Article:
The Americans with Disabilities Act (ADA) mandates accessibility services at movie theaters for people with disabilities including deaf and hard of hearing. Constant efforts are being made by movie theater owners in conjunction with their technology partners to create a better experience at movie theaters for people with hearing difficulties.
Nowadays, most of the movie theater owners are trying their best to comply with federal regulations, which require them to offer assistive services for the deaf and hearing-impaired viewers. Let us have a look at some of the assistive features provided by movie theaters for deaf and hard of hearing community.
All of us are quite familiar with what closed captioning is. Closed captions or subtitles are the streams of explanatory text that run on visual screens. It is way back in 1993 that the Federal Communications Commission (FCC) first wanted television manufacturers to have closed captioning capabilities. This allowed deaf and hard of hearing viewers see and clearly understand visuals with help of text displayed on their TV screens.
National Association of the Deaf (NAD), in 1996, formed Movie Access Coalition, which encouraged movie theaters to provide closed captioning for the deaf and hard of hearing community. Even with all the technological advancements that almost eliminated excessive cost involved in creating closed captions for film prints, the NAD estimates that only a little over a percent of movies are displaying closed captions.
What Else Can Help?
Entertainment Access glasses
Around 2012, Sony invented Entertainment Access glasses. This was a personalized closed captioning concept. Viewers wearing these glasses could see captions in front of them on air and the text would only be visible for those viewers. These glasses looked more or less like conventional eyeglasses. Technically, movie theaters started offering this technology to its viewers in 2013.
Regal Entertainment Group offers this technology at many of their units. Some other theaters that provide the equipment are Carmike Cinemas, Water Gardens Theaters, Muvico Theaters, BAM Rose Cinemas, etc.
Then we have rear-window captioning. This technology allows viewers to see text on a personal panel that displays captions that get mirrored from an LED screen from the back of the movie hall. These personal panels are attached on to a springy plastic shoot that could fit to the cup holders. It is necessary for the viewers to sit at special seats in order to use this facility and get a better angle to view the text.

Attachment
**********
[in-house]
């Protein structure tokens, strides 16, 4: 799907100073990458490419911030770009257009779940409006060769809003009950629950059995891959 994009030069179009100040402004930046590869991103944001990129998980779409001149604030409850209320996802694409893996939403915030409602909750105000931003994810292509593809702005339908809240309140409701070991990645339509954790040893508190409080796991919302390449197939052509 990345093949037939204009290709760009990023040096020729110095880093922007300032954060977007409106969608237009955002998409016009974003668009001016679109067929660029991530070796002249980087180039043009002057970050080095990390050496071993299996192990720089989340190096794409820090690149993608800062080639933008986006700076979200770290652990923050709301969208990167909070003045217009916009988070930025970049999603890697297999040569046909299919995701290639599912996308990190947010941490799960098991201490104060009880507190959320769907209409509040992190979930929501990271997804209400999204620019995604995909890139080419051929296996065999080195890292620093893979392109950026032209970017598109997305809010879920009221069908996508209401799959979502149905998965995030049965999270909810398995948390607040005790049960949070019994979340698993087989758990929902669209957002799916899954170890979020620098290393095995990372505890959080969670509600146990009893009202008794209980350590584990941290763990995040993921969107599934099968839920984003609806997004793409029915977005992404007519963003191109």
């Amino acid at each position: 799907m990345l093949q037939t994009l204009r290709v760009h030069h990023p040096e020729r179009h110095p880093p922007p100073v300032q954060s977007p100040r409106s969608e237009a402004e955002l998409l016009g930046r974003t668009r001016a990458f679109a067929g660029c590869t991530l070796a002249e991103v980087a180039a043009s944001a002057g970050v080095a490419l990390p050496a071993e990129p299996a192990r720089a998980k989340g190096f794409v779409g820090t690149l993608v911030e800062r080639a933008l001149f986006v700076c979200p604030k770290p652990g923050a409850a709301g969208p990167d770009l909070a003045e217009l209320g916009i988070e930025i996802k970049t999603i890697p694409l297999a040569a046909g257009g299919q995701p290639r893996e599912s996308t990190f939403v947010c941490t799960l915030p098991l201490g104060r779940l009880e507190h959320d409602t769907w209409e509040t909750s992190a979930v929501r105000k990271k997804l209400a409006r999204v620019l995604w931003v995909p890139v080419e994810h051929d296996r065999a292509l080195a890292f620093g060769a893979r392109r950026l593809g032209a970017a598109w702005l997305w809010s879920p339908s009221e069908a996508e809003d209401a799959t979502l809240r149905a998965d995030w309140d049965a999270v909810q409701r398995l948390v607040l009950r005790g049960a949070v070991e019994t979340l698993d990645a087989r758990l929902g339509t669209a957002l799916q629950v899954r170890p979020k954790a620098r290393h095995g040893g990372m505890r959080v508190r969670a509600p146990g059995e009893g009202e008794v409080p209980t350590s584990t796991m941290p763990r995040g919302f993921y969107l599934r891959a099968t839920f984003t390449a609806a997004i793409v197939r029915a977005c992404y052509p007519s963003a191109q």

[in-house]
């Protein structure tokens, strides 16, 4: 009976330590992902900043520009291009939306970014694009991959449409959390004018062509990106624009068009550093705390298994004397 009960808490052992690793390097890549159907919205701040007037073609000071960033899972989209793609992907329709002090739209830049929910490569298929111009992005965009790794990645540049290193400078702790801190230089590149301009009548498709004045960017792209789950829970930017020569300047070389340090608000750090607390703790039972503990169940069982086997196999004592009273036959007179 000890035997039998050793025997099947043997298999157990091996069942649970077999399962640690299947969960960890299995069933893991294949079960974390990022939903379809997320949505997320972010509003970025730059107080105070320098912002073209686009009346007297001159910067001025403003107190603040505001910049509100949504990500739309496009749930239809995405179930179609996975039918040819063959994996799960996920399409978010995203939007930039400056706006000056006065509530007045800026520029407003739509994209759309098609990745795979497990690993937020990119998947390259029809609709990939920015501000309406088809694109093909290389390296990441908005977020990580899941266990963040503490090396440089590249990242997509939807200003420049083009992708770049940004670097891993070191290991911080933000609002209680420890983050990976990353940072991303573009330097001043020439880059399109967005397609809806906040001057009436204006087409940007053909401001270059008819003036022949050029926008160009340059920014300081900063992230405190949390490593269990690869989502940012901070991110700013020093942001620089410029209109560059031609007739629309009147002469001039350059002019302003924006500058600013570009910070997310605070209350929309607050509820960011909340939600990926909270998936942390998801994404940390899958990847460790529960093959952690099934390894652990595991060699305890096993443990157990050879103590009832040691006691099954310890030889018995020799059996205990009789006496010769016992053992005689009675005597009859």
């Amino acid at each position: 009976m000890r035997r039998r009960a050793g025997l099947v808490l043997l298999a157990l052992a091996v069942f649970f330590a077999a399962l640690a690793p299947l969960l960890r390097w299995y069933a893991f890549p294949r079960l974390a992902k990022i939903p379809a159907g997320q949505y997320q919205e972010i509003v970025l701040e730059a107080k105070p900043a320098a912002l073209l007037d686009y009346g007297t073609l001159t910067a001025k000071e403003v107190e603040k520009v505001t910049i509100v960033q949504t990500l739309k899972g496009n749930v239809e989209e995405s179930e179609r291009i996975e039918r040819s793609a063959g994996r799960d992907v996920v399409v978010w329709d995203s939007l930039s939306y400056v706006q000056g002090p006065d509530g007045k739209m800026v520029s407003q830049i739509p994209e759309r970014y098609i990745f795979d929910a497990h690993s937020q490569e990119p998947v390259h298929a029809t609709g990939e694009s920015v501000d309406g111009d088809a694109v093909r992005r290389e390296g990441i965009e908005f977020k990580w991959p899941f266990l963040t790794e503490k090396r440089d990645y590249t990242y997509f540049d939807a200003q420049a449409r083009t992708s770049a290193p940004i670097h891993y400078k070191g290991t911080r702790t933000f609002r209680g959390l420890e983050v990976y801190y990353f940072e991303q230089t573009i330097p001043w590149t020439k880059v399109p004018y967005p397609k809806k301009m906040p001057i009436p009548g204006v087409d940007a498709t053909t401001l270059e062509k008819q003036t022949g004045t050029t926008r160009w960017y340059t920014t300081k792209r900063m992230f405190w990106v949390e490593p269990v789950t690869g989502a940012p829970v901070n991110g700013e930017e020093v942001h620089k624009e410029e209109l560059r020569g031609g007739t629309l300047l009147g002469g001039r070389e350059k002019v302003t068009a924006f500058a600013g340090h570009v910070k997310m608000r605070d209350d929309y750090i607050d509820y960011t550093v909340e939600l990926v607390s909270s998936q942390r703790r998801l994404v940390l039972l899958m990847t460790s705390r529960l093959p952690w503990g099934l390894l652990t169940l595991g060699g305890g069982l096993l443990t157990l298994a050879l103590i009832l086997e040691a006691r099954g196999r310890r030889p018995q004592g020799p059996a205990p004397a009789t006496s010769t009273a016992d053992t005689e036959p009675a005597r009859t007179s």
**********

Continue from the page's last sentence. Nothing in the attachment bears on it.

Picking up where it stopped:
Motion Picture Access website has the list of movie theaters equipped with this service. AMC theaters provide rear-window captioning service in as many as 160 of their locations.
There are also smartphone applications that offer closed captioning/subtitling for relatively a large library of new and old releases. You can download this application on to your smartphones. A major advantage for iPhone users is that their closed captioning application offers closed captioning in around 20 different languages. It is always better to inform the theater owners before you use this application as many theaters follow a “no phone” policy.
Assistive Listening Device (ALD)
Assistive Listening Devices are sound-amplifying devices. Theaters offer Assistive Listening Device for viewers with some residual hearing.
Locate Theaters Offering Accessibility Services
To locate theaters near you that provide captioned screens of recent movie releases, you can check your local newspaper; subscribe to NCAM’s e-mail list. You can also check websites providing information on accessibility services in theaters such as; Captionfish, AMC Theatres, Regal Entertainment Group, Marcus Theatres, etc.
Captionfish is a search engine developed primarily for Apple users by three deaf developers to locate movie theaters that provide assistance facilities for the deaf community. You can look for theaters near you that offer closed-captioning, rear-window captioning and other facilities with the help of the Captionfish application.